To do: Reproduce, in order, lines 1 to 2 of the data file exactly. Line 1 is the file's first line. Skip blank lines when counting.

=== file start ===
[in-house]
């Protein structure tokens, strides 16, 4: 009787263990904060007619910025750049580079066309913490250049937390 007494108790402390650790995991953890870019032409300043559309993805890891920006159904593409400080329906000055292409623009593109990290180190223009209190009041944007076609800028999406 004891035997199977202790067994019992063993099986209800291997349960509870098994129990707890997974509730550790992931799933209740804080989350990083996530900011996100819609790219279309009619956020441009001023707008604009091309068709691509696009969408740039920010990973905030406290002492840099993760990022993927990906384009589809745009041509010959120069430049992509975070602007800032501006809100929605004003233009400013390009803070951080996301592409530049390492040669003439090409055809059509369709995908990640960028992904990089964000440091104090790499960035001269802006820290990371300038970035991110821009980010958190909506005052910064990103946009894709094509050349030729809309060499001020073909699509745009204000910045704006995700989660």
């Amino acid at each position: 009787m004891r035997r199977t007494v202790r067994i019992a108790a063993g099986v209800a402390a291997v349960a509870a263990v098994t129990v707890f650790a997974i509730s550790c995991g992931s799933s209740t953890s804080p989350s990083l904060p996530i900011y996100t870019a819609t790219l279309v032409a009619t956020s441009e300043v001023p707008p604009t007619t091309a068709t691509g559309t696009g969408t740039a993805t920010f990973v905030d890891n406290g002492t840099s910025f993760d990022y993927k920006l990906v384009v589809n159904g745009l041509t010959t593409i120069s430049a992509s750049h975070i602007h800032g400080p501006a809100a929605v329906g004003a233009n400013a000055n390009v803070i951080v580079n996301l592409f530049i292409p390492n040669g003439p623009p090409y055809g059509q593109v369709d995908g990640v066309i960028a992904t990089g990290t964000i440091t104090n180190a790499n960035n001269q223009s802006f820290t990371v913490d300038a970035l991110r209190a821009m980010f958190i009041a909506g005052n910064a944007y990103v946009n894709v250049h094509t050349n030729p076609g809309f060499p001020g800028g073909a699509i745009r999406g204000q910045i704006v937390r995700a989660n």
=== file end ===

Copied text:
[in-house]
């Protein structure tokens, strides 16, 4: 009787263990904060007619910025750049580079066309913490250049937390 007494108790402390650790995991953890870019032409300043559309993805890891920006159904593409400080329906000055292409623009593109990290180190223009209190009041944007076609800028999406 004891035997199977202790067994019992063993099986209800291997349960509870098994129990707890997974509730550790992931799933209740804080989350990083996530900011996100819609790219279309009619956020441009001023707008604009091309068709691509696009969408740039920010990973905030406290002492840099993760990022993927990906384009589809745009041509010959120069430049992509975070602007800032501006809100929605004003233009400013390009803070951080996301592409530049390492040669003439090409055809059509369709995908990640960028992904990089964000440091104090790499960035001269802006820290990371300038970035991110821009980010958190909506005052910064990103946009894709094509050349030729809309060499001020073909699509745009204000910045704006995700989660």